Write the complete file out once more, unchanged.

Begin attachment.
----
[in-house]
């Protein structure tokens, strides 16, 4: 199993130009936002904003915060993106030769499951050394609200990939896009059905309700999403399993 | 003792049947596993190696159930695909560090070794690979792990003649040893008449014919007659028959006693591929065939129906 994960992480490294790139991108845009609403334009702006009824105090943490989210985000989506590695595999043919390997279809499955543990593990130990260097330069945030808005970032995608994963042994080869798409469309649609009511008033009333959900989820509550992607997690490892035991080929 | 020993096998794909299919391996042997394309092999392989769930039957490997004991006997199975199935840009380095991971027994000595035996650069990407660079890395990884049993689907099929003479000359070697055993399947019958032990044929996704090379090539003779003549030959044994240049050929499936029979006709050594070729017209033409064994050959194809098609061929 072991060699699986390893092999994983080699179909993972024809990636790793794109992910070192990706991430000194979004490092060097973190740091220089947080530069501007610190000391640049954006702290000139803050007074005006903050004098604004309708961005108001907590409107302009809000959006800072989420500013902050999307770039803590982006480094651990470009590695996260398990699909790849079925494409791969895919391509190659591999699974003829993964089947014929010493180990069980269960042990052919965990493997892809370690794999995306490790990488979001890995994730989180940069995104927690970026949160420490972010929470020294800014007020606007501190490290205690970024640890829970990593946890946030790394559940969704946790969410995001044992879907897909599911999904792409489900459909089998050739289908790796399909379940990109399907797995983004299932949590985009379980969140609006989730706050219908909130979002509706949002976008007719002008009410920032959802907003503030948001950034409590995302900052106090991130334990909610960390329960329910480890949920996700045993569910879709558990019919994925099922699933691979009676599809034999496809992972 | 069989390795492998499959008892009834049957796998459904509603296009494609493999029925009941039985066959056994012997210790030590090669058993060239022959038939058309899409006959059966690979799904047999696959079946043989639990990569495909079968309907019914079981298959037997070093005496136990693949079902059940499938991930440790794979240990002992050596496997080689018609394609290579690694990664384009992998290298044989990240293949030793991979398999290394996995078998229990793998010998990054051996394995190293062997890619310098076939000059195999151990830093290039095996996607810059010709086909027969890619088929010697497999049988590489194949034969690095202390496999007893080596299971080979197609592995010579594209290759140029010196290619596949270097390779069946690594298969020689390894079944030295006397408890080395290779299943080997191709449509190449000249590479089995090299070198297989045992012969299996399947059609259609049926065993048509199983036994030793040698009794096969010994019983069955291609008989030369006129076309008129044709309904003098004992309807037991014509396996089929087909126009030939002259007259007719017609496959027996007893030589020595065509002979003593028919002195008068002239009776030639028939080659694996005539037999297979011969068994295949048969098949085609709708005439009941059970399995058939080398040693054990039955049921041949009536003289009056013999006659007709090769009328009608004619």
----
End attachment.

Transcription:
[in-house]
């Protein structure tokens, strides 16, 4: 199993130009936002904003915060993106030769499951050394609200990939896009059905309700999403399993 | 003792049947596993190696159930695909560090070794690979792990003649040893008449014919007659028959006693591929065939129906 994960992480490294790139991108845009609403334009702006009824105090943490989210985000989506590695595999043919390997279809499955543990593990130990260097330069945030808005970032995608994963042994080869798409469309649609009511008033009333959900989820509550992607997690490892035991080929 | 020993096998794909299919391996042997394309092999392989769930039957490997004991006997199975199935840009380095991971027994000595035996650069990407660079890395990884049993689907099929003479000359070697055993399947019958032990044929996704090379090539003779003549030959044994240049050929499936029979006709050594070729017209033409064994050959194809098609061929 072991060699699986390893092999994983080699179909993972024809990636790793794109992910070192990706991430000194979004490092060097973190740091220089947080530069501007610190000391640049954006702290000139803050007074005006903050004098604004309708961005108001907590409107302009809000959006800072989420500013902050999307770039803590982006480094651990470009590695996260398990699909790849079925494409791969895919391509190659591999699974003829993964089947014929010493180990069980269960042990052919965990493997892809370690794999995306490790990488979001890995994730989180940069995104927690970026949160420490972010929470020294800014007020606007501190490290205690970024640890829970990593946890946030790394559940969704946790969410995001044992879907897909599911999904792409489900459909089998050739289908790796399909379940990109399907797995983004299932949590985009379980969140609006989730706050219908909130979002509706949002976008007719002008009410920032959802907003503030948001950034409590995302900052106090991130334990909610960390329960329910480890949920996700045993569910879709558990019919994925099922699933691979009676599809034999496809992972 | 069989390795492998499959008892009834049957796998459904509603296009494609493999029925009941039985066959056994012997210790030590090669058993060239022959038939058309899409006959059966690979799904047999696959079946043989639990990569495909079968309907019914079981298959037997070093005496136990693949079902059940499938991930440790794979240990002992050596496997080689018609394609290579690694990664384009992998290298044989990240293949030793991979398999290394996995078998229990793998010998990054051996394995190293062997890619310098076939000059195999151990830093290039095996996607810059010709086909027969890619088929010697497999049988590489194949034969690095202390496999007893080596299971080979197609592995010579594209290759140029010196290619596949270097390779069946690594298969020689390894079944030295006397408890080395290779299943080997191709449509190449000249590479089995090299070198297989045992012969299996399947059609259609049926065993048509199983036994030793040698009794096969010994019983069955291609008989030369006129076309008129044709309904003098004992309807037991014509396996089929087909126009030939002259007259007719017609496959027996007893030589020595065509002979003593028919002195008068002239009776030639028939080659694996005539037999297979011969068994295949048969098949085609709708005439009941059970399995058939080398040693054990039955049921041949009536003289009056013999006659007709090769009328009608004619």